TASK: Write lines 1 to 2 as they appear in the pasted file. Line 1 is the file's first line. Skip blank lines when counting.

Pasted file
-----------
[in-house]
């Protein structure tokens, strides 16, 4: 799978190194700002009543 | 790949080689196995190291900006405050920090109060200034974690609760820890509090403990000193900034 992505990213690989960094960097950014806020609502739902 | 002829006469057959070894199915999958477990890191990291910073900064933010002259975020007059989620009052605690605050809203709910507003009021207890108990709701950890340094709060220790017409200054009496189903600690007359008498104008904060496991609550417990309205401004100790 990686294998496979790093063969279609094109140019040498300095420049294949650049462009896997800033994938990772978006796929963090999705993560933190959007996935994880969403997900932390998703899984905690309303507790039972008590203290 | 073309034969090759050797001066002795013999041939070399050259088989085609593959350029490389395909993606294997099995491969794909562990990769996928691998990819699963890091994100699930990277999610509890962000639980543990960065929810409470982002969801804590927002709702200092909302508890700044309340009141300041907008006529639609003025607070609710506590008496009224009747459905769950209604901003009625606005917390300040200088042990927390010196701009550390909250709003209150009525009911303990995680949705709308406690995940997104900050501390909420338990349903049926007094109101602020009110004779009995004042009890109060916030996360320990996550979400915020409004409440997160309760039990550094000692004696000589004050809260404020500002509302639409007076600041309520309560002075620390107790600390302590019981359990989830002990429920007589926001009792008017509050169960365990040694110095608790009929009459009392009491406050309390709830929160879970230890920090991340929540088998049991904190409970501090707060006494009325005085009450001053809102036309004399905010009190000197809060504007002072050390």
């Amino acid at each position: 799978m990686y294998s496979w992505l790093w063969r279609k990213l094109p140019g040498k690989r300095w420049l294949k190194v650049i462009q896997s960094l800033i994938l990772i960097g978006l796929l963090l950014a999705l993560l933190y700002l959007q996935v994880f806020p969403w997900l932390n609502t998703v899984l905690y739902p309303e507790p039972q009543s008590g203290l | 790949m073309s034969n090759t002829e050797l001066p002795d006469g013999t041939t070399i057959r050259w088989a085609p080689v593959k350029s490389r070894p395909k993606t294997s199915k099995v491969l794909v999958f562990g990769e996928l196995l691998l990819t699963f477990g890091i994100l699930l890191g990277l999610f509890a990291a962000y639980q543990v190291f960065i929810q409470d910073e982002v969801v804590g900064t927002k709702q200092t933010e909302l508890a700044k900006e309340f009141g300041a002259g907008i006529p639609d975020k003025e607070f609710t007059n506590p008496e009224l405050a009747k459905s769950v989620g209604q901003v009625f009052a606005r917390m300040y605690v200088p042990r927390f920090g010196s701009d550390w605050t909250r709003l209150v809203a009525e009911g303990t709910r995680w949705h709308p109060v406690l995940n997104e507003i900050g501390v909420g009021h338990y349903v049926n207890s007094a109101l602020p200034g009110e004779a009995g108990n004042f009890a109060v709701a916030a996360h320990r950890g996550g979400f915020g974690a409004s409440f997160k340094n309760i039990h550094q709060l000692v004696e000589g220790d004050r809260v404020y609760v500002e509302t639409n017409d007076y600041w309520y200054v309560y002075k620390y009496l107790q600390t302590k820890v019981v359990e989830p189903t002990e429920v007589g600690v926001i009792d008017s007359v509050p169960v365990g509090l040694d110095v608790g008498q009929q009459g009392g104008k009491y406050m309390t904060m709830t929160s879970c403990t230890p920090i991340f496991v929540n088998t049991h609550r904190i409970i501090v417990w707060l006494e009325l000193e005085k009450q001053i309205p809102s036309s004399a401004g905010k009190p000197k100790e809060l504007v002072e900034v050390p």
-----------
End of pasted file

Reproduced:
[in-house]
């Protein structure tokens, strides 16, 4: 799978190194700002009543 | 790949080689196995190291900006405050920090109060200034974690609760820890509090403990000193900034 992505990213690989960094960097950014806020609502739902 | 002829006469057959070894199915999958477990890191990291910073900064933010002259975020007059989620009052605690605050809203709910507003009021207890108990709701950890340094709060220790017409200054009496189903600690007359008498104008904060496991609550417990309205401004100790 990686294998496979790093063969279609094109140019040498300095420049294949650049462009896997800033994938990772978006796929963090999705993560933190959007996935994880969403997900932390998703899984905690309303507790039972008590203290 | 073309034969090759050797001066002795013999041939070399050259088989085609593959350029490389395909993606294997099995491969794909562990990769996928691998990819699963890091994100699930990277999610509890962000639980543990960065929810409470982002969801804590927002709702200092909302508890700044309340009141300041907008006529639609003025607070609710506590008496009224009747459905769950209604901003009625606005917390300040200088042990927390010196701009550390909250709003209150009525009911303990995680949705709308406690995940997104900050501390909420338990349903049926007094109101602020009110004779009995004042009890109060916030996360320990996550979400915020409004409440997160309760039990550094000692004696000589004050809260404020500002509302639409007076600041309520309560002075620390107790600390302590019981359990989830002990429920007589926001009792008017509050169960365990040694110095608790009929009459009392009491406050309390709830929160879970230890920090991340929540088998049991904190409970501090707060006494009325005085009450001053809102036309004399905010009190000197809060504007002072050390």